master thesis

Neu­ral­Vis­U­AL: Deep Neural Network Visualization in the Unreal Engine for Interactive Fly-through Exploration

An open-source, extensible and modular framework for visualizing inner workings of artifical intelligence, developed as my master thesis for graduation in Media Computer Science at the University of Tübingen.

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Project Characteristics

Time frame

Mar 2021 - Sep 2021, full-time

Thesis content

A total of 106 pages, citing 211 different sources, featuring an extensive background section that explains Deep Neural Networks, AI visualizations, and force-based graph drawing algorithms in a detailed manner.

Open-source license

The code of this master thesis project is published under the open-source license GNU GPLv3.

Professors / supervision

Examining professor: Prof. Dr. Hendrik Lensch,
Secondary professor: Prof. Dr. Martin V. Butz,
Project supervision: Mark Boss

Final grade

For thesis and defense each 1.0
(equivalent to American A+ / GPA 4.0)

Tools utilized

Unreal Engine, Python, Numpy, Blueprints, C++, Tensorflow, Keras, Websocket, Trello, LaTeX, Git

Skills I learned / improved upon through this project

Project management, development prioritisation, framework building, interactive visualizations, Artificial Intelligence, Deep Neural Networks, Force-based layouting, building asynchronous server-client infrastructure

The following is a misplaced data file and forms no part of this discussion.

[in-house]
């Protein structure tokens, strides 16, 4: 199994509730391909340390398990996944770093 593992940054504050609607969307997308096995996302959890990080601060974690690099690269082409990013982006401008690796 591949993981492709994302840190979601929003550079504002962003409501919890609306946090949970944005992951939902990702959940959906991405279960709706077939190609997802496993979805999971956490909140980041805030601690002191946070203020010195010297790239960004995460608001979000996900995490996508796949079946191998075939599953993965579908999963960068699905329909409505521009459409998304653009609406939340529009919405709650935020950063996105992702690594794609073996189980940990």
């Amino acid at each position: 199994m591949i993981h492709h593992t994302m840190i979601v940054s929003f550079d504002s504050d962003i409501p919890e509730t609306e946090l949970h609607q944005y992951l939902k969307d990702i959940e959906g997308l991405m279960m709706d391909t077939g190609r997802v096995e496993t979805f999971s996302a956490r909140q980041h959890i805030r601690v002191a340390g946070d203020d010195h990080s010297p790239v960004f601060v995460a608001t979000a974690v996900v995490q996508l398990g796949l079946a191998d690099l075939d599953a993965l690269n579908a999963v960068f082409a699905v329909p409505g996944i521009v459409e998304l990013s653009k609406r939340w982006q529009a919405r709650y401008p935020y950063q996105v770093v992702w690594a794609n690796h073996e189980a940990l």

Deep neural networks have astounding capabilities, surpassing human abilities in many disciplines. Due to their increasingly complex nature, with modern architectures consisting of hundreds of millions, sometimes even billions of trainable weights, it is virtually impossible for researchers to intuitively understand how exactly these networks come to produce such incredible results. Research in neural network interpretability and network visualization aims to provide more insight into the inner workings of artificial intelligence.

Neu­ral­Vis­U­AL (Deep Neural Network Visualization in the Unreal Engine for Interactive Fly-through Exploration) is the first step towards an extensible framework for neural network visualization, facilitating a better understanding of these networks through exploration. It is a modular open-source application, written in python, C++, and Unreal Engine blueprints, that visualizes any feed-forward deep neural network developed in TensorFlow and Keras. Neu­ral­Vis­U­AL utilizes the force-based algorithm ForceAtlas 2 with some modifications to calculate a meaningful layout of the given network on a two-dimensional plane. This layout determines where to spawn objects in a virtual game environment, which the user can freely explore, interacting with the network through this application. Furthermore, the application visualizes the kernels of convolution layers in convoluational neural networks, the corresponding activation maps, saliency maps, and integrated gradients according to user-defined preferences.

Neu­ral­Vis­U­AL consists of several distinct modules connected by precisely defined interface interactions. Among other advantages, this allows for a separation between a server interacting with the neural network and an Unreal Engine 4 client that renders the visualization for the user to explore freely.


This thesis presents Neu­ral­Vis­U­AL, a modular open-source application designated to visualizing feed-forward DNNs using UE4 [Inc21]. It utilizes a modified FBA based on ForceAtlas 2 [JVHB14] to calculate an easily comprehensible 2D layout that aims to visualize the directional information flow, keeping connected layers close while maintaining space between unrelated ones. After calculating and rendering this layout in the virtual environment, the application can visualize convolution kernels, activation maps, saliency maps, and integrated gradients within the network.